The Cyber-smear Backfires … but What About Legitimate Questions?

Following the appearance yesterday on the Drudge Report of a photograph of Barack Obama in traditional Somali dress (some lame brained attempt, it would appear, to smear him by associating him with things Muslim), Obama seems to have pulled slightly ahead of Hillary in Texas and her lead in Ohio appears to be narrowing.

Presenting cherry-picked facts and/or pictures out of context, and mingling facts and fictions to suggest false conclusions are among the hoariest tricks in the propagandist handbook, and can be quite effective given human nature (think of how Hitler and Goebbels “painted” the Jews of Europe). A downside of the internet age is it is easier than ever for people to conduct propagandistic campaigns of character assassination.

Regardless of who was behind the attempted cyber-smear, it is heartening to see that most ordinary Americans had the sense to see straight through it. If anything, it may have helped Obama, who comes across as a pasha supremely surveying the balmy landscape, while Hillary and Bill are starting to resemble a pair of mangy mutts impotently barking alongside his inexorable Caravan of Dreams.

In fairness to Hillary, Bill, and the country, there are plenty of legitimate reasons to be wary of an Obama presidency. For one, his rigidly liberal voting record in the U.S. Senate suggests he is no moderate or great compromiser. For another, his lack of experience as a manager is worrisome. Shouldn’t Hillary’s campaign be driving home the potential downside of electing an ultra-liberal who is inexperienced at conducting foreign policy, or running anything of scale?

Based on my reading of “Dreams from My Father,” Barack Obama’s memoir of his childhood and youth (and admittedly I’m only halfway through it), an irony strikes me about this leaked photo: in Obama’s memoir, his Indonesian Muslim stepfather, a man named Lolo, comes across as the one significant influence on him in his formative years to have tempered what appears his constitutional idealism, even naivete.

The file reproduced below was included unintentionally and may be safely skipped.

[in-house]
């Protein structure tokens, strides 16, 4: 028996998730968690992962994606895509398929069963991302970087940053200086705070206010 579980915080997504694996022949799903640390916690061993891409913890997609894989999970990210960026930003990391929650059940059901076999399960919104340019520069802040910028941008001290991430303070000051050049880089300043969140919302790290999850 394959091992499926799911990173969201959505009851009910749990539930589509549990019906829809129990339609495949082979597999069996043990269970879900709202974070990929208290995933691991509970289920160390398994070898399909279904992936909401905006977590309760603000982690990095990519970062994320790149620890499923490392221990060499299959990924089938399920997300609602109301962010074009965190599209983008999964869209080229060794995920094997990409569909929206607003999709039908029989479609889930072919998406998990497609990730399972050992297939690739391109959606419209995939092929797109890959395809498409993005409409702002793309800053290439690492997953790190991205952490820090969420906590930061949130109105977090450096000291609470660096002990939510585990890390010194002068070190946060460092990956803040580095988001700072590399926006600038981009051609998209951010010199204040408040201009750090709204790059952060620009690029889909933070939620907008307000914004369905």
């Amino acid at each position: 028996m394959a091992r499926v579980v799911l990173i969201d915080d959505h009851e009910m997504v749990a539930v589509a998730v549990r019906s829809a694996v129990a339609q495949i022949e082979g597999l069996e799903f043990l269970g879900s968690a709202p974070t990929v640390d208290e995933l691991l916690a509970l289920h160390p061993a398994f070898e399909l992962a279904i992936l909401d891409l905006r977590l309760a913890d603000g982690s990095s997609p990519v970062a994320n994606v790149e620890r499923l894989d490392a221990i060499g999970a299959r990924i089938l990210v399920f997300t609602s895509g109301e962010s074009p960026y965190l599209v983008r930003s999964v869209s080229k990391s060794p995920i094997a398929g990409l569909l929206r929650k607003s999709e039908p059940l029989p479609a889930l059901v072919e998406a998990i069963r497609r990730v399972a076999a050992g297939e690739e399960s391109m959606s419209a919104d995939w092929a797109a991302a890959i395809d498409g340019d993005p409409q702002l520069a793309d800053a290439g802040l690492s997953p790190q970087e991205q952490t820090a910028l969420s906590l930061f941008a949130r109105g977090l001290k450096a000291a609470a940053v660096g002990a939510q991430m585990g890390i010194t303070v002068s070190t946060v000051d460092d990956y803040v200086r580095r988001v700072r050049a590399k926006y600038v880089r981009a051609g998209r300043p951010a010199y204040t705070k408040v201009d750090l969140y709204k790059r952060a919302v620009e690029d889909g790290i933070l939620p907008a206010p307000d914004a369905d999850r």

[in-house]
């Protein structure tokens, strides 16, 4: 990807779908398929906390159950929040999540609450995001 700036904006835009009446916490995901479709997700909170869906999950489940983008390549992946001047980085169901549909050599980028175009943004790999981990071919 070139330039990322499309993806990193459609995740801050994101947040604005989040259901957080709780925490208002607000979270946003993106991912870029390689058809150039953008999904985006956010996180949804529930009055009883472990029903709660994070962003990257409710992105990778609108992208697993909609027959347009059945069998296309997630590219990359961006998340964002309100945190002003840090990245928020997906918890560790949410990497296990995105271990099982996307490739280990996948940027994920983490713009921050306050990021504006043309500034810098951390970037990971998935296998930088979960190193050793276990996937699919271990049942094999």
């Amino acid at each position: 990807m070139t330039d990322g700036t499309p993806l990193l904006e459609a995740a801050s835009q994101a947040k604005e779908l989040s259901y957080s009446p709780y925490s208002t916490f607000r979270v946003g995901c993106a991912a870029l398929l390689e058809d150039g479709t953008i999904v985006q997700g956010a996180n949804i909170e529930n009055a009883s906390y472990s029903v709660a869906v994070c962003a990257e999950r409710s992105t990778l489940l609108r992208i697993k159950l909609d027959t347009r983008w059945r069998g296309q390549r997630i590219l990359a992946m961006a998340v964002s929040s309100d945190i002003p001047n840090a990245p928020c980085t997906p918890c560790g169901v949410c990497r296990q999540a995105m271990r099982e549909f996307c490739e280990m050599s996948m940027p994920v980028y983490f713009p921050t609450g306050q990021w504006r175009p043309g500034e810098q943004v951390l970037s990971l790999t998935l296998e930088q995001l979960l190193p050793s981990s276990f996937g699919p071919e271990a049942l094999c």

(Naivete, incidentally, is a quality Obama’s memoir suggests to me was prominent in the personalities of the other adults in his life who had a formative influence on his character–his mother, and his maternal grandparents.)

In a scene fairly early in the book, he describes how his stepfather taught him to fight. Afterward, the two share an interesting conversation that begins when young Barack asks his stepfather a question:

“Have you ever seen a man killed?” I asked him.

He glanced down, surprised by the question.

“Have you?” I asked again. “Yes,” he said.” Was it bloody?” “Yes.”

I thought for a moment. “Why was the man killed? The one you saw?”

“Because he was weak.”

“That’s all?” Lolo shrugged and rolled his pant leg back down. “That’s usually enough. Men take advantage of weakness in other men. They’re just like countries in that way. The strong man takes the weak man’s land. He makes the weak man work in his fields. If the weak man’s woman is pretty, the strong man will take her.” He paused to take another sip of water, then asked, “Which would you rather be?”

I didn’t answer, and Lolo squinted up at the sky. “Better to be strong,” he said finally, rising to his feet. “If you can’t be strong, make peace with someone who’s strong. But always better to be strong yourself. Always.”

If he is to be our next President, let us pray young Barack has figured out the correct answer to his Muslim stepfather’s question.

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